Got old ZIP files that OS X won't open? Try Zipeg

Last night I was going through my older files looking for a document from long, long ago. Back in the day when disk space was at a premium I used to ZIP up my files on a pretty regular basis.  On the Windows platform I evolved through a great many different utilities, from Arc through PKZip, WinZip and finally WinRAR.

While I like that OS X allows me to open most ZIP files without any additional software, I don't like the fact that it simply expands the ZIP file. There are times I really just need a single file from a collection of hundreds. In addition I had a problem opening several of my older ZIP files last night. I got this lovely little error:
So I started looking around for a simple tool to pull files out of older ZIP archives - ideally something that didn't make me unzip the entire thing. I saw that a number of people recommended StuffIt Deluxe but at $79.99 that just seemed far too much for what I needed. There is of course StuffIt Standard and even the free StuffIt Expander but all looked a little heavy for my needs. I did a little searching and found a really nice little application called Zipeg

Though it's just a tool for expanding archives (you cannot create them with it), I found it perfect for my needs. It's a free utility that makes it really easy to see the contents of a ZIP file and only pull out what you need - or the entire archive. You can always create a ZIP file directly in OS X by following these directions so the fact that Zipeg can't create a ZIP file is really no big deal for me.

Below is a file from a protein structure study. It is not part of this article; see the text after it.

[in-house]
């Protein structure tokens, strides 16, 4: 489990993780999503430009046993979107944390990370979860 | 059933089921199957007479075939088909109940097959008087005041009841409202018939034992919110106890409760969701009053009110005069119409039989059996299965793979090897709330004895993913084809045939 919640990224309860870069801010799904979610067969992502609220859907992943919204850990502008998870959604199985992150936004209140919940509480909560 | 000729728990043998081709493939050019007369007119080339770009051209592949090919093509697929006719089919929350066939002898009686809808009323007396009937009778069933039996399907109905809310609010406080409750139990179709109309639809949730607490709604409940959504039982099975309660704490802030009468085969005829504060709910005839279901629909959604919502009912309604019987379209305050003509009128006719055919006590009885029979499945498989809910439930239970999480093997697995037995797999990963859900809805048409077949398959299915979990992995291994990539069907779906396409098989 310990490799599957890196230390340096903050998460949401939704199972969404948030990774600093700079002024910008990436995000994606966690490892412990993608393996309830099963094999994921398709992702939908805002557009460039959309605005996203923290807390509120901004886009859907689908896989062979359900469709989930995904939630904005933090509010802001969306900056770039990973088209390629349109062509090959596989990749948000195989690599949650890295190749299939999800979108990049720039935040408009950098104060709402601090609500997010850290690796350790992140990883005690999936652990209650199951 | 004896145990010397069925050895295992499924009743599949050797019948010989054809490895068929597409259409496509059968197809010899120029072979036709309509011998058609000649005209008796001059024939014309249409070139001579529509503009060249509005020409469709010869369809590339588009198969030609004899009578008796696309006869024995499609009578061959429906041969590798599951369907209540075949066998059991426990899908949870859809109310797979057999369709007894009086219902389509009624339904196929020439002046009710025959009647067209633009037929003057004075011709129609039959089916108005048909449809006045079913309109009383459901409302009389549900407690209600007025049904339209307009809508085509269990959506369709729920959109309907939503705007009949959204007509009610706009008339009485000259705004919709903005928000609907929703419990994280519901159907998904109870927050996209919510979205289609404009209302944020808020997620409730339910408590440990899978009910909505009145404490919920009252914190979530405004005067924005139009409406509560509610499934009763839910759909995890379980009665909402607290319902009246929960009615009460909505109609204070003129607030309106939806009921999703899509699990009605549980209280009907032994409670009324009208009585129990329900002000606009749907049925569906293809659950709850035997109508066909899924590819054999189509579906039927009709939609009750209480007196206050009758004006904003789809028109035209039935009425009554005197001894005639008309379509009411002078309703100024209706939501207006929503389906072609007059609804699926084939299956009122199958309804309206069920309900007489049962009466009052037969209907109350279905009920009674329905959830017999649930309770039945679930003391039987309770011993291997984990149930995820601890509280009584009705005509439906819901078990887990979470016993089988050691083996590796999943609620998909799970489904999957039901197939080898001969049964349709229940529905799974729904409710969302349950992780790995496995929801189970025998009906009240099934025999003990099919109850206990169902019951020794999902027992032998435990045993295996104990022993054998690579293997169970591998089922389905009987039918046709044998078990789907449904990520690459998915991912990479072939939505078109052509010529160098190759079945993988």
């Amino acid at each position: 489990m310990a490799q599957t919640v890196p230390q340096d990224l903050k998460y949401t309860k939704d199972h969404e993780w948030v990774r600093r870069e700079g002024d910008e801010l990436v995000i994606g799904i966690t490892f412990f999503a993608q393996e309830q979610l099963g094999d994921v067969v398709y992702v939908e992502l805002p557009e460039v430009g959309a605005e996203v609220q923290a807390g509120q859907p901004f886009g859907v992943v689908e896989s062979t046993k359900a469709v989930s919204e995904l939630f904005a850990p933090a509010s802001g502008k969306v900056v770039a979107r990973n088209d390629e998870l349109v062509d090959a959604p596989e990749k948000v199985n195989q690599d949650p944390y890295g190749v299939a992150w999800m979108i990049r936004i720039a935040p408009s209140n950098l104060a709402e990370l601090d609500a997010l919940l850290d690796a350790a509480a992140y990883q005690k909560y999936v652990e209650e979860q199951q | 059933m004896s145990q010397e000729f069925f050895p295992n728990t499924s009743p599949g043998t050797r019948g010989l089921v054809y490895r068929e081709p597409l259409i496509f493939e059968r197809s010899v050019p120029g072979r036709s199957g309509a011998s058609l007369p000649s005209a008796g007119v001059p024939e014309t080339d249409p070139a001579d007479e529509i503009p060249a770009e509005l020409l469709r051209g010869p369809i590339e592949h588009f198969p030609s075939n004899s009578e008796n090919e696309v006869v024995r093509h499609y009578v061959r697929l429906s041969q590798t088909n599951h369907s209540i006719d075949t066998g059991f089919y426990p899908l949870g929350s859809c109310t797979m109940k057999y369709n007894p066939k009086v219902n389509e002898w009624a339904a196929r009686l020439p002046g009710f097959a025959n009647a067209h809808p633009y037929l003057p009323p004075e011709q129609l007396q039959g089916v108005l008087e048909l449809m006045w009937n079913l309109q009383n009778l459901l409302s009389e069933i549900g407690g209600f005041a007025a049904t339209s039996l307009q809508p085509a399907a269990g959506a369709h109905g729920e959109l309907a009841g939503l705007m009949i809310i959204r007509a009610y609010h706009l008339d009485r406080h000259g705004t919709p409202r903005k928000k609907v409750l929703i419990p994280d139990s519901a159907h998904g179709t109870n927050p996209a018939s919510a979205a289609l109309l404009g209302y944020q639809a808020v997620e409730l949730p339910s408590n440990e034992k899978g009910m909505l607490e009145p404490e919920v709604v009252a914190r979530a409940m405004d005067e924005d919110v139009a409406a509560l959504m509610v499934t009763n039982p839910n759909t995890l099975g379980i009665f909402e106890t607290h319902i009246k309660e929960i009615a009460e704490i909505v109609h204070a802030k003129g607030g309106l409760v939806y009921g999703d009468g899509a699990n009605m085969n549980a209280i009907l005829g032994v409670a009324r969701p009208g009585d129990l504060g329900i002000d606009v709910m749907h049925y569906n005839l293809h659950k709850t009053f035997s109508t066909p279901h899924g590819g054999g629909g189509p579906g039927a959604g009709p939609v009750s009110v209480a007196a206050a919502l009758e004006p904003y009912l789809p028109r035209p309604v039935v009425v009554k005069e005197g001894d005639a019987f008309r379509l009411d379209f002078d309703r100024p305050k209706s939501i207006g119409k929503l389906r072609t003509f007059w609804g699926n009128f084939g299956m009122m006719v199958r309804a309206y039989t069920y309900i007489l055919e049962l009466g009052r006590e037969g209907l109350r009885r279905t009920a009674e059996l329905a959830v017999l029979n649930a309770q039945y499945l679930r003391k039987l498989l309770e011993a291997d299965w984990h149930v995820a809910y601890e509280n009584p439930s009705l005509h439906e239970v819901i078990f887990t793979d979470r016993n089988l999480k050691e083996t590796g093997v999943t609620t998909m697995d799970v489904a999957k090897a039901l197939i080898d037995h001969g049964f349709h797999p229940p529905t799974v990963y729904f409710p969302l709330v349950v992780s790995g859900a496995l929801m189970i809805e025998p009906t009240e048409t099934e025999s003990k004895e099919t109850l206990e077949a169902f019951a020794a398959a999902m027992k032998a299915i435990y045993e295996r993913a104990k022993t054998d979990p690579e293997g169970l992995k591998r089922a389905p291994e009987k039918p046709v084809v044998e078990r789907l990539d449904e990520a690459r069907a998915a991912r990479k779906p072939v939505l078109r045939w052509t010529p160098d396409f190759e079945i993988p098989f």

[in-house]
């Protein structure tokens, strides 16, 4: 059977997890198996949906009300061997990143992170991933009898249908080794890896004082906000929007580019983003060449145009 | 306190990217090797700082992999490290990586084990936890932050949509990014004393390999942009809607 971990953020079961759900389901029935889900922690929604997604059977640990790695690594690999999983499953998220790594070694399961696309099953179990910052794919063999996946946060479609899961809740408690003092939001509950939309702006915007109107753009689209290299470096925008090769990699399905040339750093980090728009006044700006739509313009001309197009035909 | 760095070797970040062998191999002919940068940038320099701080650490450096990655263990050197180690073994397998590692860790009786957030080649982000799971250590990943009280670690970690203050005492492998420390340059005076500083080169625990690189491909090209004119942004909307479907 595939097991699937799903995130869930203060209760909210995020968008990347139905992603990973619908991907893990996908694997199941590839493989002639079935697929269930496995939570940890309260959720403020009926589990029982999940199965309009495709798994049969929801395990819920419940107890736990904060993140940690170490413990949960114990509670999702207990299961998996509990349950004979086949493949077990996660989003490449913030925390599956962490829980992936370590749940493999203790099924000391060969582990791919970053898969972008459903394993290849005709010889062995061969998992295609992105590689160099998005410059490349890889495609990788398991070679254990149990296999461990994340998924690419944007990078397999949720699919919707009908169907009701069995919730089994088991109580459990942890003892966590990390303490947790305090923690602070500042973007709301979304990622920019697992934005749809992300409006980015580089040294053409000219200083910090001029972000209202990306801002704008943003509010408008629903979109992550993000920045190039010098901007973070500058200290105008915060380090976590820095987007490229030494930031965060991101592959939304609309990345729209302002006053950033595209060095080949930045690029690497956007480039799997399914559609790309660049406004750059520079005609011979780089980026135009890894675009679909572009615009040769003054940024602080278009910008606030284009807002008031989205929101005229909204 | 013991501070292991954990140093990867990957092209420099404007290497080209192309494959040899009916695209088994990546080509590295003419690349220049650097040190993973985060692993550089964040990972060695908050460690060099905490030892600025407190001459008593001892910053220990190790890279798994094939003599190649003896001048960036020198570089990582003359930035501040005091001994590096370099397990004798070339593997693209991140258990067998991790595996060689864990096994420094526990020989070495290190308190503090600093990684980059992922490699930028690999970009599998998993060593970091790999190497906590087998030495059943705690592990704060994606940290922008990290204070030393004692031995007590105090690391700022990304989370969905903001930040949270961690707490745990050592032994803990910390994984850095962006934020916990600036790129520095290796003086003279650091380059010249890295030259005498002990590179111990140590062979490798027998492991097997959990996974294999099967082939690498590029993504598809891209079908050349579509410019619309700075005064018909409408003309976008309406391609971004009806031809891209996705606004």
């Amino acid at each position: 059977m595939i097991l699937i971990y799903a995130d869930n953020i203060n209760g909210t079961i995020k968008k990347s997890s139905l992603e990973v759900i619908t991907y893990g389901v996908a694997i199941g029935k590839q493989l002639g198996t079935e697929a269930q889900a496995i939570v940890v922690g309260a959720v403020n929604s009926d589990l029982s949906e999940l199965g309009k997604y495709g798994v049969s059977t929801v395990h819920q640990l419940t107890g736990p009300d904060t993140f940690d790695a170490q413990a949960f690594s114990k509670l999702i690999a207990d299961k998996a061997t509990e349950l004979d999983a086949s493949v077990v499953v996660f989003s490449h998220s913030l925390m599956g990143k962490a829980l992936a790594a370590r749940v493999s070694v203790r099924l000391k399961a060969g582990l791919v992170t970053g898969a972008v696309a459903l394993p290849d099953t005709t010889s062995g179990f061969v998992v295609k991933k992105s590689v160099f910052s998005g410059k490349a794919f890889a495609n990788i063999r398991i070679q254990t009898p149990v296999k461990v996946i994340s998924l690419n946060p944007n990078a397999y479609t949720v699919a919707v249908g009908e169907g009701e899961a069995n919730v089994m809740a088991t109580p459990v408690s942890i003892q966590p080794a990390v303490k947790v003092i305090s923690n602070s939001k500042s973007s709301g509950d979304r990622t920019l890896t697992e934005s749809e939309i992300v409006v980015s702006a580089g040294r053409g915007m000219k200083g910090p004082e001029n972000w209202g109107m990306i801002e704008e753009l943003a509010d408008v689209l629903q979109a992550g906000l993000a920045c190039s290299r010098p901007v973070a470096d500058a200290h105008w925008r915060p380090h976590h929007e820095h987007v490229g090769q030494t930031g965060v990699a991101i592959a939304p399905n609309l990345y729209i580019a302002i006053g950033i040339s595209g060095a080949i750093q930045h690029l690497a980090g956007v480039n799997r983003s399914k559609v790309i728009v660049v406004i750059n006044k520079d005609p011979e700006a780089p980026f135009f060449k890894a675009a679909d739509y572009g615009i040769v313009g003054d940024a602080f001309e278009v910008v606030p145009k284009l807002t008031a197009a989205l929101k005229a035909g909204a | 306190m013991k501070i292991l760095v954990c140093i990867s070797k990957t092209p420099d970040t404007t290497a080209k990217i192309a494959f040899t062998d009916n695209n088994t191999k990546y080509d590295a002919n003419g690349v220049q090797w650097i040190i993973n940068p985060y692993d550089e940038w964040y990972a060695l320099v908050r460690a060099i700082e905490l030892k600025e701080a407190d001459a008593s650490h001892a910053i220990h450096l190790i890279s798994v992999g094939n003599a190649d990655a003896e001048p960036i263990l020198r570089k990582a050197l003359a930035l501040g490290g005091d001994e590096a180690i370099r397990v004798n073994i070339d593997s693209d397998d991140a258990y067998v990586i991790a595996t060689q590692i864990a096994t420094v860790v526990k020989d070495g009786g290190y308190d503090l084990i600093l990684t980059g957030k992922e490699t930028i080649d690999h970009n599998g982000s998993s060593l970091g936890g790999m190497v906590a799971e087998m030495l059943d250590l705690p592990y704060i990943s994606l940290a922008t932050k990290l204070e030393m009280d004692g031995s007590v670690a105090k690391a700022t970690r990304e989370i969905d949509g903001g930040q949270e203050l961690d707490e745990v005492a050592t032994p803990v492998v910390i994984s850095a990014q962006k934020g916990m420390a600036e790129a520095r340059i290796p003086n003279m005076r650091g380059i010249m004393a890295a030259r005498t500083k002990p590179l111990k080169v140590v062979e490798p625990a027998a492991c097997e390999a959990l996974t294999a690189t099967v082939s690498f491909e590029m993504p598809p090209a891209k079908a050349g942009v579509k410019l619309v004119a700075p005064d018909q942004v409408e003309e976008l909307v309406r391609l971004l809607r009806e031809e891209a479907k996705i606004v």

The important part for me is that it was able to pull out the data I needed when I needed it, without any errors.

What else did I find?
Back in the 80s and early 90s I was a contributing technical editor for PC Week (now eWeek) and Network Computing Magazine - I also wrote a lot of free lance articles for various publications. So while I was sifting through one of my ZIP files I found an article I worked on for properly setting up a Windows 3.0 machine for development work. This particular document was dated May 15, 1991. So for a quick trip in the Way Back machine check out this little note I wrote about setting up memory:

The first step to setting up the right Windows environment is making sure you have enough memory.  The minimum I have found to be acceptable is 4MB, though 8MB is preffered.  Before the people that only have 1 or 2 MB's of RAM fall off their chairs, remember that memory is, as of this writing, down into the $50/MB range.  It is money well spent.

OK, at $50 / MB the 12GB I just planted into my Mac Pro would have cost $600,000. At that time the biggest hard drives that mortals could buy for their PCs were drives that held about 300MB and cost nearly $1,000 (usually people went with 120MB drives in the $375 range). Translate that $3.33 / MB into the 1TB drive I just bought and the cost would be $3.3M.